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Tuesday, July 29, 2014

Pa. S. Ct.: Contract that is Unenforceable by Statute Does Not Preclude Claim for Quantum Meruit

Screen Shot 2014-07-29 at 1.01.17 PMThe borderland between contract and quasi-contract can be murky.  For example: when failure to comply with a statutory requirement makes a contract unenforceable, can a party still recover under a theory of quantum meruit?  The Supreme Court of Pennsylvania recently addressed this question in the specific context of the state’s Home Improvement Consumer Protection Act (“HICPA”), holding that a contractor could pursue a cause of action sounding in quantum meruit.

Plaintiff construction corporation (“Shafer”) was hired by defendant homeowners (the “Mantias”) to build an addition on their home.  While the parties worked up an extremely detailed plan, the proposal did not comply with specific requirements of HICPA (for example, it did not contain approximate start and completion dates).  Notwithstanding, Shafer began construction but ran into problems because the excavation work for the foundation (completed by the Mantias) was not done properly.  The excavation was revised and, with that, the design for the construction was revised.  Shafer and the Mantias were unable to negotiate a modification of their agreement and agreed to discontinue the project.  Shafer sent a final invoice to the Mantias for almost $38,000 but the Mantias refused to pay it.

Shafer sued for breach of contract and quantum meruit.  The contract was not valid, however, because it failed to comply with some of the very specific requirements of HICPA.  The question remained whether Shafer could nevertheless seek recovery on a theory of quantum meruit.  The Supreme Court of Pennsylvania affirmed the intermediate appellate court and held that the restitution theory was not precluded.  The court reasoned:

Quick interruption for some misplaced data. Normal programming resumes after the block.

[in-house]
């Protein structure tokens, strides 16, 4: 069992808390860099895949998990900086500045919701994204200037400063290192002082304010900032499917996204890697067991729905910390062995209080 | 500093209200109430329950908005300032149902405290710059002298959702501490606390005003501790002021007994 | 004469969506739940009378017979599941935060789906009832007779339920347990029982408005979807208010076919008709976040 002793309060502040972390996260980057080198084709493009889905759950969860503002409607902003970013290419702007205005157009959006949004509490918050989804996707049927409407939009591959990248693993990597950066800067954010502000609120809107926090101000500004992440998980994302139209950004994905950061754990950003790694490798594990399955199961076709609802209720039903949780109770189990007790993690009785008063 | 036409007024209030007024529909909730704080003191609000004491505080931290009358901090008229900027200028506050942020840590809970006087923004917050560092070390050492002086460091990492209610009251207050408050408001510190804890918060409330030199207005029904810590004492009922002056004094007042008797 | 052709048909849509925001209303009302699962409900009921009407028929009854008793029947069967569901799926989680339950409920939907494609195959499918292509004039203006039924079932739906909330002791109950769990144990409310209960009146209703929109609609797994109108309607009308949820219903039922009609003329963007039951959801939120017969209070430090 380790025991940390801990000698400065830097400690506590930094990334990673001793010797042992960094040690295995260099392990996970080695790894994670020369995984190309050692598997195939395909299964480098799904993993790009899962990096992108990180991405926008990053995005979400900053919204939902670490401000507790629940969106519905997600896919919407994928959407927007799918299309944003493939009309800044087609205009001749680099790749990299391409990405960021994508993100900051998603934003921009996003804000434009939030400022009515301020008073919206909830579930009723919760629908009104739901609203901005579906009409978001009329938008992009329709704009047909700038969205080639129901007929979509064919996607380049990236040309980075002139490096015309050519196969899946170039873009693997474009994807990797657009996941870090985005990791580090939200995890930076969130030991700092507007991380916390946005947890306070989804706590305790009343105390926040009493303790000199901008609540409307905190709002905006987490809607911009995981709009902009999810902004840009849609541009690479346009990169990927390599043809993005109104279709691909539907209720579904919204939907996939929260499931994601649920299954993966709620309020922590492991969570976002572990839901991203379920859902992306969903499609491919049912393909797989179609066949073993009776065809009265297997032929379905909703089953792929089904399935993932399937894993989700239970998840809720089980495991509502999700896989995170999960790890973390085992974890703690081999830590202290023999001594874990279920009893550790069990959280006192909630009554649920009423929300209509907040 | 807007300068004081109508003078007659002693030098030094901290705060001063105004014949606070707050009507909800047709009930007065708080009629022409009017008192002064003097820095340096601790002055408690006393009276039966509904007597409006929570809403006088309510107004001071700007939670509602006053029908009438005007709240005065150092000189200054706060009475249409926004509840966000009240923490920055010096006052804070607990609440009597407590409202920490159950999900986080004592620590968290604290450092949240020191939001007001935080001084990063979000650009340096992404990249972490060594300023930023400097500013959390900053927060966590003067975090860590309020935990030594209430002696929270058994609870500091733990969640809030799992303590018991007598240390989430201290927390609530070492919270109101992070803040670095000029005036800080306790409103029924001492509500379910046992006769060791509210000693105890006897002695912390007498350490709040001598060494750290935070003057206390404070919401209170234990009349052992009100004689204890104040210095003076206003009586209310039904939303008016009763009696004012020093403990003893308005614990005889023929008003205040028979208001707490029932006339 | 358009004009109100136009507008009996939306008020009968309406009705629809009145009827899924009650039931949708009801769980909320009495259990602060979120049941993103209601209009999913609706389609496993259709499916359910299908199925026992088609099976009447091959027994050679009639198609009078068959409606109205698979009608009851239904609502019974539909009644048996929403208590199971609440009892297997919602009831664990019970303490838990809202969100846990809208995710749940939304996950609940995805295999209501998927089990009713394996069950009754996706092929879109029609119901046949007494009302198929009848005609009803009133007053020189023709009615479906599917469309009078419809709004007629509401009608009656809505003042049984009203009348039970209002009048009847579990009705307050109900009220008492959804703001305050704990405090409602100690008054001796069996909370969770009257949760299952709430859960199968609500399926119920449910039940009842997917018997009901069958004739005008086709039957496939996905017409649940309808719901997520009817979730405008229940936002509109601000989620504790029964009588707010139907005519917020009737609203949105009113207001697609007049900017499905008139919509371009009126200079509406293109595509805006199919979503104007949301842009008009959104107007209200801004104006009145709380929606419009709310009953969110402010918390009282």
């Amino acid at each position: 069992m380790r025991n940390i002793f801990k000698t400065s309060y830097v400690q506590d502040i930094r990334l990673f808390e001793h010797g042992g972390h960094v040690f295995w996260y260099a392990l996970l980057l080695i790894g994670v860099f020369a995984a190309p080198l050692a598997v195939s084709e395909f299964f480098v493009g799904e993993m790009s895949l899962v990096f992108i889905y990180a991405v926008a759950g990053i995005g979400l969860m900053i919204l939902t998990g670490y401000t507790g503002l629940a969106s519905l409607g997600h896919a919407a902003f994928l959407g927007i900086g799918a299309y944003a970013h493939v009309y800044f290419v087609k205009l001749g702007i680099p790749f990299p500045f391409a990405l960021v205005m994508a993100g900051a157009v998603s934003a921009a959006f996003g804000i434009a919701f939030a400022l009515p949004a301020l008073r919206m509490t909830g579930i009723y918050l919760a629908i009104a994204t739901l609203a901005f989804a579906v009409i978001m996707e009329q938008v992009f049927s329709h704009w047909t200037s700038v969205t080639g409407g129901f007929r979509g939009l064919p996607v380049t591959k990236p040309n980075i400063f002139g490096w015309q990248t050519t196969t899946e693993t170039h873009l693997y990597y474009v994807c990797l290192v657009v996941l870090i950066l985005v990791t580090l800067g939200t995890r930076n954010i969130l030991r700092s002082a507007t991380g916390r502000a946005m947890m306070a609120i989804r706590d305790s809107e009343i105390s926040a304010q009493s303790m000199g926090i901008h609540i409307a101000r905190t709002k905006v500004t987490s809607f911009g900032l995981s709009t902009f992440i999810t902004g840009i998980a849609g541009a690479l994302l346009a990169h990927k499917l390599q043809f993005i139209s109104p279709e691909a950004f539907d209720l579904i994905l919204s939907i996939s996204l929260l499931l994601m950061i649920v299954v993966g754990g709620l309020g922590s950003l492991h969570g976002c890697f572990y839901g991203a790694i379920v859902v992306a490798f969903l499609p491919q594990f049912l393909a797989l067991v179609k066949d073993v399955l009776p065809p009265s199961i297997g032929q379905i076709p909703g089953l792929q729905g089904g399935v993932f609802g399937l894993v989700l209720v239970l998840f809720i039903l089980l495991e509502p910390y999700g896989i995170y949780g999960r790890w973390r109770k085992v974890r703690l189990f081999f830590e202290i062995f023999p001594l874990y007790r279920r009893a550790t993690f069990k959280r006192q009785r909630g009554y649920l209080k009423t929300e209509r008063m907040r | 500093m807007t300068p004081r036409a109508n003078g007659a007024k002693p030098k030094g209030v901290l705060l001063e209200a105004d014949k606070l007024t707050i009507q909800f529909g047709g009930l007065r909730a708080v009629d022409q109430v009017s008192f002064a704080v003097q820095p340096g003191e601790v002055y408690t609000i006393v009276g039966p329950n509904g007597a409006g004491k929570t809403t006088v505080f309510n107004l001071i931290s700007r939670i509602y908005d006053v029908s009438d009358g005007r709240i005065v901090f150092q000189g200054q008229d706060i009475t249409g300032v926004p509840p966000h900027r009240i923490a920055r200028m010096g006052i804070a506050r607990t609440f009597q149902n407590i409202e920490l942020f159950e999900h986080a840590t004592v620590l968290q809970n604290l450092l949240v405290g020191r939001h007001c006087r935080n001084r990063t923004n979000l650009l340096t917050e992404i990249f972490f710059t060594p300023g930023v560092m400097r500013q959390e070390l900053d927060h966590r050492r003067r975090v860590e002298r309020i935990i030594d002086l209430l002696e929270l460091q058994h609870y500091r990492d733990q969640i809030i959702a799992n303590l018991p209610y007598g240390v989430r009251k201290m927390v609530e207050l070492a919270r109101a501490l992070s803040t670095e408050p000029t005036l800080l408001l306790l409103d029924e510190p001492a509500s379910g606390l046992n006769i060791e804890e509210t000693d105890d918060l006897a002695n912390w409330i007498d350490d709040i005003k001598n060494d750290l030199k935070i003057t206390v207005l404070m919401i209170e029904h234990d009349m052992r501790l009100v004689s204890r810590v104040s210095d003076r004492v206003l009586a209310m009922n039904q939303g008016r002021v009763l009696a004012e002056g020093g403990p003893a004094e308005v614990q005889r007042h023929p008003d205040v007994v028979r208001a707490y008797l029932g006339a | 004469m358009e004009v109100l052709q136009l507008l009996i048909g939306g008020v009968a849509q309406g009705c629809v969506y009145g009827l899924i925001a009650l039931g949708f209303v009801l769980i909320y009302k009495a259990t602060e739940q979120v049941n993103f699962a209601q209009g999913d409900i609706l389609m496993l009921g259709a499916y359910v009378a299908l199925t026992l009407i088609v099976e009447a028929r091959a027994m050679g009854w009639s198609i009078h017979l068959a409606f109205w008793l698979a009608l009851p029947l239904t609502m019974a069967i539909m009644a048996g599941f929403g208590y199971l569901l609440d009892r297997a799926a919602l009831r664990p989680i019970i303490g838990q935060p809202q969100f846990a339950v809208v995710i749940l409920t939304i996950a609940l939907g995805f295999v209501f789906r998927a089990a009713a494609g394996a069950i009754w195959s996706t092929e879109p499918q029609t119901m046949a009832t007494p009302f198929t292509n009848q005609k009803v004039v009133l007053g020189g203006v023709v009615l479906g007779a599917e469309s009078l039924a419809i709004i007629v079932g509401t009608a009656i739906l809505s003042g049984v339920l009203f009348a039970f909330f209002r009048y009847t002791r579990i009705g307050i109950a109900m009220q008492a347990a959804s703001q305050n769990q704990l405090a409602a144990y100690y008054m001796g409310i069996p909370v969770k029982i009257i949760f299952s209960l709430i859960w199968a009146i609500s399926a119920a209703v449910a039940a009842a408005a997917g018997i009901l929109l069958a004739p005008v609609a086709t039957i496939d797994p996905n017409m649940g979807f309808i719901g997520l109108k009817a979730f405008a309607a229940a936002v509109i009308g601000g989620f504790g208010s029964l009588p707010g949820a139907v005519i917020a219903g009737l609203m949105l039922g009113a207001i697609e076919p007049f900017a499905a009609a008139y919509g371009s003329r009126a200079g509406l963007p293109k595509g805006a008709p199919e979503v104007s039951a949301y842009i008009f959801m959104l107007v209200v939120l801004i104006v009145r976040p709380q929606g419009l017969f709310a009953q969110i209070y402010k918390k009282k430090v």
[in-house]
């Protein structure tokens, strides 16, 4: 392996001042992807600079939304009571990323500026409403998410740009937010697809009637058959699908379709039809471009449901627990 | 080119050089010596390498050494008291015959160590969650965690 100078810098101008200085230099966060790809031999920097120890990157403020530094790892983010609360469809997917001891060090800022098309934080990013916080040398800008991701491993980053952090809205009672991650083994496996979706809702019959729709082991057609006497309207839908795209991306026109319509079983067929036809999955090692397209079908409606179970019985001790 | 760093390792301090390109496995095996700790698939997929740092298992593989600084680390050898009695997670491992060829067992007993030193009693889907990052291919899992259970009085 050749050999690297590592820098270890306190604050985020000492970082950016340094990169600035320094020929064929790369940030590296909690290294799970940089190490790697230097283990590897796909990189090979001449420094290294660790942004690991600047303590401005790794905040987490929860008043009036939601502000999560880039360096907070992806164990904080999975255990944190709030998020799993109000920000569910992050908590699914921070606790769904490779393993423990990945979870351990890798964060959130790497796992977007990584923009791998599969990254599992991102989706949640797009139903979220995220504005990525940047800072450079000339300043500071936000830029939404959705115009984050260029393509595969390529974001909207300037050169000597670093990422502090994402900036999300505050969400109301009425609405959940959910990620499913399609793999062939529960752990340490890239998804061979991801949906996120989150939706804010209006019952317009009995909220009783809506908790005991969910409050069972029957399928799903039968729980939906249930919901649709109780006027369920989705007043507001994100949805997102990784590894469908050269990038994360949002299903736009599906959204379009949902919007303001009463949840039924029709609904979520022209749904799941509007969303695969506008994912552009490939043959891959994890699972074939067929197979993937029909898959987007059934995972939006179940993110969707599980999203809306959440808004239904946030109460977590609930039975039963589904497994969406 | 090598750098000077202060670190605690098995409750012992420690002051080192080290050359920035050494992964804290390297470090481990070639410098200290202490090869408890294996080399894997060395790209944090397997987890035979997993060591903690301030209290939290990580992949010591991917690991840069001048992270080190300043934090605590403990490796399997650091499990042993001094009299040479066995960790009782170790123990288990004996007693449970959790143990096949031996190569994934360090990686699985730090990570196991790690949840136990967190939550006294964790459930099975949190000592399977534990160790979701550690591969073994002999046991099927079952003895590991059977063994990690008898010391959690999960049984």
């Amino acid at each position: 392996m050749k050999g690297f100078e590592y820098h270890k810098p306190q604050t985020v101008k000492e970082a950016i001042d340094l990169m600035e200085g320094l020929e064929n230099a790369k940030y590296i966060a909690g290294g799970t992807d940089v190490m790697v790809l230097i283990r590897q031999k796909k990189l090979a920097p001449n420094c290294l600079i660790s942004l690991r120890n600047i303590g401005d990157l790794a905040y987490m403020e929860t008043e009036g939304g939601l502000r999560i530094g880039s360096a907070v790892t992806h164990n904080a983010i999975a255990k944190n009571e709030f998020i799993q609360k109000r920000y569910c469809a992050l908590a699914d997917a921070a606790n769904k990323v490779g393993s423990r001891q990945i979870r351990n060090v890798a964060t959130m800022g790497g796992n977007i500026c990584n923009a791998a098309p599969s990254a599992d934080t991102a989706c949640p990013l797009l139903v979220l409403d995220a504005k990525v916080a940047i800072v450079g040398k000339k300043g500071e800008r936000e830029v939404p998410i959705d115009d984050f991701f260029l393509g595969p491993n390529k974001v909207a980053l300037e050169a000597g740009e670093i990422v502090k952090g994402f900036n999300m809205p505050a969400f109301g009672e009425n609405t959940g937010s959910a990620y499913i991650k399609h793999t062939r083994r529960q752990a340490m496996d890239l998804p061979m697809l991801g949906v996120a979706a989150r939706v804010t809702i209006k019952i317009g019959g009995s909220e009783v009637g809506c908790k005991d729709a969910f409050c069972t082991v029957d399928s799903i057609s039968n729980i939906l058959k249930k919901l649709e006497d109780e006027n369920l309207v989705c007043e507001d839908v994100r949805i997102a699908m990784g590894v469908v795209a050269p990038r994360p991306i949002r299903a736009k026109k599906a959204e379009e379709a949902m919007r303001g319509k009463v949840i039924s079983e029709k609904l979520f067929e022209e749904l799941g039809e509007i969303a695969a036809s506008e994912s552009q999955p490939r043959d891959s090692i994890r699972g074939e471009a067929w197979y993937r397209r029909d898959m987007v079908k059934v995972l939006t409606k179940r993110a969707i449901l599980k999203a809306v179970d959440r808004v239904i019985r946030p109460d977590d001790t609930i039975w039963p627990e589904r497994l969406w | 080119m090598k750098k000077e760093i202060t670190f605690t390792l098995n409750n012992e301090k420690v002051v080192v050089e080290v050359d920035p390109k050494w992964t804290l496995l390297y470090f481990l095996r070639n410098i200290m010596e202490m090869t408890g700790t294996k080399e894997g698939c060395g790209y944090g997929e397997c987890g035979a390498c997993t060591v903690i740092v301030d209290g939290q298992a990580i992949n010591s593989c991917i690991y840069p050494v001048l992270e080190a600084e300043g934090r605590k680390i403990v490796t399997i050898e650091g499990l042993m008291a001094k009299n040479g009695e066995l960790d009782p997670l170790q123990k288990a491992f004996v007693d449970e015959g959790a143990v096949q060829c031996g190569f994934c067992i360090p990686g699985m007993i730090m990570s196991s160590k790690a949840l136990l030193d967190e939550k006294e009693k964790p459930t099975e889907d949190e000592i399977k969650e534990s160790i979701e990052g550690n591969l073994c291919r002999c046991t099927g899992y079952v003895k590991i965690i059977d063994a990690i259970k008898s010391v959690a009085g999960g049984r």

It is well-settled at common law, however, that a party shall not be barred from bringing an action based in quantum meruit when one sounding in breach of express contract is not available. Zawada v. Pa. Sys. Bd. of Adjustment, 140 A.2d 335, 338 (Pa.1958). While the General Assembly, in its role as the policy-making branch of government, certainly may in “particular sets of circumstances” modify the structure of the common law, Program Admin. Servs., Inc. v. Dauphin County Gen. Auth., 928 A.2d 1013, 1018 (Pa.2007); see also Freezer Storage, Inc. v. Armstrong Cork Co., 382 A.2d 715, 720–21 (Pa.1978); Singer v. Sheppard, 346 A.2d 897, 902 (Pa.1975), there is no indication that the legislature has done so in the Act. Indeed, the Act “is silent as to actions in quasi-contract, such as unjust enrichment and quantum meruit—which, by definition, implicate the fact that, for whatever reason, no [valid] contract existed between the parties.” Durst, 52 A.3d at 361 (emphasis added)

With this understanding, it becomes self-evident and plain that Section 517.7(g) speaks only to the availability of remedies to a contractor who complies with Section 517.7(a).5 While traditional contract remedies may not be available due to the contractor's failure to adhere to Section 517.7(a) (thus, rendering the home improvement contract void and unenforceable), Section 517.7(g) does not contemplate the preclusion of common law equitable remedies such as quantum meruit when a party fails to comply with subsection (a). The Superior Court has already decided, and we now affirm, that this is the case when the contract at issue is oral (Durst), or noncompliant with the remaining sections of Section 517.7(a) (this case). If the General Assembly had seen it fit to modify the right of non-compliant contractors to recover in contract or quasi-contract, statutory or common law, or otherwise, it could have done so. Accord Freezer Storage, 382 A.2d at 720–21. Simply put, this Court cannot insert words into Section 517 .7(g) that are not there, especially words that would extinguish an otherwise cognizable common law action. Rieck Investment, 213 A .2d at 282.

Of course, this has the potential to undermine the purpose of the requirements of HICPA, but the message from the court to the legislature is: expressly negate other theories such as quantum meruit in the statute.

Shafer Electric & Construction v. Mantia, No. J-24-2014, (decided by Pa. S. Ct. on July 21, 2014).

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